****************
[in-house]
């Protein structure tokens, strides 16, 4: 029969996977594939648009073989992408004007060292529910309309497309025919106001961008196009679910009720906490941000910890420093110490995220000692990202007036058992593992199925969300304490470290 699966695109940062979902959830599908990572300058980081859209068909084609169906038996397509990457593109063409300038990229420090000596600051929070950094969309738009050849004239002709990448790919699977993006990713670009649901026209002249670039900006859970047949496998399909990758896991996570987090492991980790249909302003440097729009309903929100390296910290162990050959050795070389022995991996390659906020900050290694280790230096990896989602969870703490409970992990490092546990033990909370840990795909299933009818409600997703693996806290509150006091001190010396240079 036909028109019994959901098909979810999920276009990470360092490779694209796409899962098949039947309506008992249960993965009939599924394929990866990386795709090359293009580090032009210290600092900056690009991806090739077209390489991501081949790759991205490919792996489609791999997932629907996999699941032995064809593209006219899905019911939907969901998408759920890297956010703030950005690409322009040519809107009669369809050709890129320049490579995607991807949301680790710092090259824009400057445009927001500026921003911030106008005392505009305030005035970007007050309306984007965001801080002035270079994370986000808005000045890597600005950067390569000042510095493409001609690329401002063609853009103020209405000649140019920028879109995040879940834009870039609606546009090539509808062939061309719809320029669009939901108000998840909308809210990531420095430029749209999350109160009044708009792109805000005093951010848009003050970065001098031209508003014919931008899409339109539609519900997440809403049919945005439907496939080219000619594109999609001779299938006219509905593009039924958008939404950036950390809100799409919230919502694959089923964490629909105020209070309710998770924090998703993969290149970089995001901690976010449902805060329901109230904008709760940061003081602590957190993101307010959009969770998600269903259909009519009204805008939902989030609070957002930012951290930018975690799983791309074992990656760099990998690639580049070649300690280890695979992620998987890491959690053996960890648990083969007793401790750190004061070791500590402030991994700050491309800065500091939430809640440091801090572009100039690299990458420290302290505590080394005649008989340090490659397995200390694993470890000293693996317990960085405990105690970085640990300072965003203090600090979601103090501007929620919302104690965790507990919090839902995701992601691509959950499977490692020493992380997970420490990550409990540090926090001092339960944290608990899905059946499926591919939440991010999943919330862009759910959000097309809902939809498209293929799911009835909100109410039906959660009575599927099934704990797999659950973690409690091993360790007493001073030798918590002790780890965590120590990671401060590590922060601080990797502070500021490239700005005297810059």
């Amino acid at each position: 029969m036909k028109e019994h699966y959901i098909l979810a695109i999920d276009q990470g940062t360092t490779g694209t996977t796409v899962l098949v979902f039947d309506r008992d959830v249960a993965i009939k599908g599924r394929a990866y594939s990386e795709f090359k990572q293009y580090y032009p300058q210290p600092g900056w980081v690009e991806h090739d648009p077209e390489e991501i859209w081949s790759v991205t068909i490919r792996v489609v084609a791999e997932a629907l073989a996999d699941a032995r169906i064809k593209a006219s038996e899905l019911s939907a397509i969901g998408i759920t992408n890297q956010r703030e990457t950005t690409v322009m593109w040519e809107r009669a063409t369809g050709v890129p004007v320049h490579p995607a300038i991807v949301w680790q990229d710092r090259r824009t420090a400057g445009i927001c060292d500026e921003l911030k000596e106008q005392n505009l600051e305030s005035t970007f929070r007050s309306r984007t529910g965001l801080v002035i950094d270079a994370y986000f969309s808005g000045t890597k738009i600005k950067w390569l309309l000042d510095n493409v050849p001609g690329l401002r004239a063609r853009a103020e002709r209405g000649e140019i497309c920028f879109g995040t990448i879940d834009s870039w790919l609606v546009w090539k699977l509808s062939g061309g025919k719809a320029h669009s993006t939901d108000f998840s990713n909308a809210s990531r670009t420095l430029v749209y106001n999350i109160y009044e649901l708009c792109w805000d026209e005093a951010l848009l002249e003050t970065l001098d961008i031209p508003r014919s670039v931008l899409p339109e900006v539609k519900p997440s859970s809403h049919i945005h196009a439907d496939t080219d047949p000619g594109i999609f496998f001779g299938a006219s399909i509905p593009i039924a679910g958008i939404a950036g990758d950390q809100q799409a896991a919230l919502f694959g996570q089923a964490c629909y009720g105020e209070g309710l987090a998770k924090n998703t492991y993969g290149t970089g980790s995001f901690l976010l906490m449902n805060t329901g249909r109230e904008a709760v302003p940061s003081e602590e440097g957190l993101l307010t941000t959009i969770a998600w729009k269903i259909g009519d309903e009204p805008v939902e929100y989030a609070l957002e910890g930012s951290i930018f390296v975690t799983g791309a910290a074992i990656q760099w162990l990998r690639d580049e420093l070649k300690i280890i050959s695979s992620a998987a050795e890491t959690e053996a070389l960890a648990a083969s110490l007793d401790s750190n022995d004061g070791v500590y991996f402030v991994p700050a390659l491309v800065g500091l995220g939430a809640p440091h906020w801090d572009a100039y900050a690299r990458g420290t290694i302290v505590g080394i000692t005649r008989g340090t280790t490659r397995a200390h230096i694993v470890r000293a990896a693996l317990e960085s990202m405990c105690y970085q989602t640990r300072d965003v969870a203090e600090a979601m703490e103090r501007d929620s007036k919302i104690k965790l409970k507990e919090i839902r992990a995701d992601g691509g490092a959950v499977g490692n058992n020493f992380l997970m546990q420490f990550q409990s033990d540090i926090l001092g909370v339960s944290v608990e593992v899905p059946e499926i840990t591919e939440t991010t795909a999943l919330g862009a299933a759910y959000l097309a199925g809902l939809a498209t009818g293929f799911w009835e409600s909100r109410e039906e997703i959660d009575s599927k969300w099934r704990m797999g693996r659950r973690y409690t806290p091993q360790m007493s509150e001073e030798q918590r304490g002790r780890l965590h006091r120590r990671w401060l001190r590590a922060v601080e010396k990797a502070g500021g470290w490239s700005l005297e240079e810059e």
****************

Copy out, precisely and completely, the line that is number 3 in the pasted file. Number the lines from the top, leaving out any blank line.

């Amino acid at each position: 029969m036909k028109e019994h699966y959901i098909l979810a695109i999920d276009q990470g940062t360092t490779g694209t996977t796409v899962l098949v979902f039947d309506r008992d959830v249960a993965i009939k599908g599924r394929a990866y594939s990386e795709f090359k990572q293009y580090y032009p300058q210290p600092g900056w980081v690009e991806h090739d648009p077209e390489e991501i859209w081949s790759v991205t068909i490919r792996v489609v084609a791999e997932a629907l073989a996999d699941a032995r169906i064809k593209a006219s038996e899905l019911s939907a397509i969901g998408i759920t992408n890297q956010r703030e990457t950005t690409v322009m593109w040519e809107r009669a063409t369809g050709v890129p004007v320049h490579p995607a300038i991807v949301w680790q990229d710092r090259r824009t420090a400057g445009i927001c060292d500026e921003l911030k000596e106008q005392n505009l600051e305030s005035t970007f929070r007050s309306r984007t529910g965001l801080v002035i950094d270079a994370y986000f969309s808005g000045t890597k738009i600005k950067w390569l309309l000042d510095n493409v050849p001609g690329l401002r004239a063609r853009a103020e002709r209405g000649e140019i497309c920028f879109g995040t990448i879940d834009s870039w790919l609606v546009w090539k699977l509808s062939g061309g025919k719809a320029h669009s993006t939901d108000f998840s990713n909308a809210s990531r670009t420095l430029v749209y106001n999350i109160y009044e649901l708009c792109w805000d026209e005093a951010l848009l002249e003050t970065l001098d961008i031209p508003r014919s670039v931008l899409p339109e900006v539609k519900p997440s859970s809403h049919i945005h196009a439907d496939t080219d047949p000619g594109i999609f496998f001779g299938a006219s399909i509905p593009i039924a679910g958008i939404a950036g990758d950390q809100q799409a896991a919230l919502f694959g996570q089923a964490c629909y009720g105020e209070g309710l987090a998770k924090n998703t492991y993969g290149t970089g980790s995001f901690l976010l906490m449902n805060t329901g249909r109230e904008a709760v302003p940061s003081e602590e440097g957190l993101l307010t941000t959009i969770a998600w729009k269903i259909g009519d309903e009204p805008v939902e929100y989030a609070l957002e910890g930012s951290i930018f390296v975690t799983g791309a910290a074992i990656q760099w162990l990998r690639d580049e420093l070649k300690i280890i050959s695979s992620a998987a050795e890491t959690e053996a070389l960890a648990a083969s110490l007793d401790s750190n022995d004061g070791v500590y991996f402030v991994p700050a390659l491309v800065g500091l995220g939430a809640p440091h906020w801090d572009a100039y900050a690299r990458g420290t290694i302290v505590g080394i000692t005649r008989g340090t280790t490659r397995a200390h230096i694993v470890r000293a990896a693996l317990e960085s990202m405990c105690y970085q989602t640990r300072d965003v969870a203090e600090a979601m703490e103090r501007d929620s007036k919302i104690k965790l409970k507990e919090i839902r992990a995701d992601g691509g490092a959950v499977g490692n058992n020493f992380l997970m546990q420490f990550q409990s033990d540090i926090l001092g909370v339960s944290v608990e593992v899905p059946e499926i840990t591919e939440t991010t795909a999943l919330g862009a299933a759910y959000l097309a199925g809902l939809a498209t009818g293929f799911w009835e409600s909100r109410e039906e997703i959660d009575s599927k969300w099934r704990m797999g693996r659950r973690y409690t806290p091993q360790m007493s509150e001073e030798q918590r304490g002790r780890l965590h006091r120590r990671w401060l001190r590590a922060v601080e010396k990797a502070g500021g470290w490239s700005l005297e240079e810059e």